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Effects of Aging, Handedness and Saccadic Bilateral Eye Movements on Autobiographical Episodic Memory Recall

Booth, Kathryn Elizabeth (2019) Effects of Aging, Handedness and Saccadic Bilateral Eye Movements on Autobiographical Episodic Memory Recall. Manchester Metropolitan University. (Unpublished)

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Abstract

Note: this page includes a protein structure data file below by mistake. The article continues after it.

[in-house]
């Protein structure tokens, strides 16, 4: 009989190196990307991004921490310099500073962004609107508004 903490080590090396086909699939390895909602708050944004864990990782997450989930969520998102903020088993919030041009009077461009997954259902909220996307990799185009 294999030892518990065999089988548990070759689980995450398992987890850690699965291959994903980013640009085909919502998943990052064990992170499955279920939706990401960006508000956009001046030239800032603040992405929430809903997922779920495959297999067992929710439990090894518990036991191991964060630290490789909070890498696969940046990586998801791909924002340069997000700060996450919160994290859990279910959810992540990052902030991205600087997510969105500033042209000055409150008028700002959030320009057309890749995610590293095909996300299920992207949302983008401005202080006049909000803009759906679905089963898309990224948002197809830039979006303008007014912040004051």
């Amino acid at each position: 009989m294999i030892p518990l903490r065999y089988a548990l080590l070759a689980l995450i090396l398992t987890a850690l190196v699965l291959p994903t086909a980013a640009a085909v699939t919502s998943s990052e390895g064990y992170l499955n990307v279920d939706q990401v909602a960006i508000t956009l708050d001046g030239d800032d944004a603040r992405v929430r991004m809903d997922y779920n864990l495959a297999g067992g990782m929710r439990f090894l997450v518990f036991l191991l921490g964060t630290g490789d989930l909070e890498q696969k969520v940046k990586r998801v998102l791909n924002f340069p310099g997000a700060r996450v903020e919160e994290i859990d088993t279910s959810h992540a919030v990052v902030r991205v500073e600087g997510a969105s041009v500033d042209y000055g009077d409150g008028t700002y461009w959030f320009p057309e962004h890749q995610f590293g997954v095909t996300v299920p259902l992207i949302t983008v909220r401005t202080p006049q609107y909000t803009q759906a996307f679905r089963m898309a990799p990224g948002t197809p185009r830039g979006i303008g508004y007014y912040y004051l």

Past research has shown that saccadic bilateral eye movements, handedness and age affect performance on recall tasks focussing on episodic autobiographical memory recall. Research has not looked at the interactions between these elements to see if they have a combined effect on episodic autobiographical memory recall. The current experiment will look to test the effects of handedness, age and eye movements on episodic autobiographical memory recall, by assessing recall for both episodic memory and semantic memory with participants aged 18-89. Participants followed an eye movement (bilateral or still) and then answered various recall questions such as ‘recall of events from 5-11 years old’. It was found that overall saccadic bilateral eye movements and handedness had no effect on recall, however there were significant main effects of age. These findings illustrate that the influences of saccades and handedness may be due to hemispheric lateralisation not due to corpus callosum size or communication between the hemispheres. Future research should consider whether retrieval is explained by the reminiscence bump and if there are other processes which cause a link between eye movements and memory recall.

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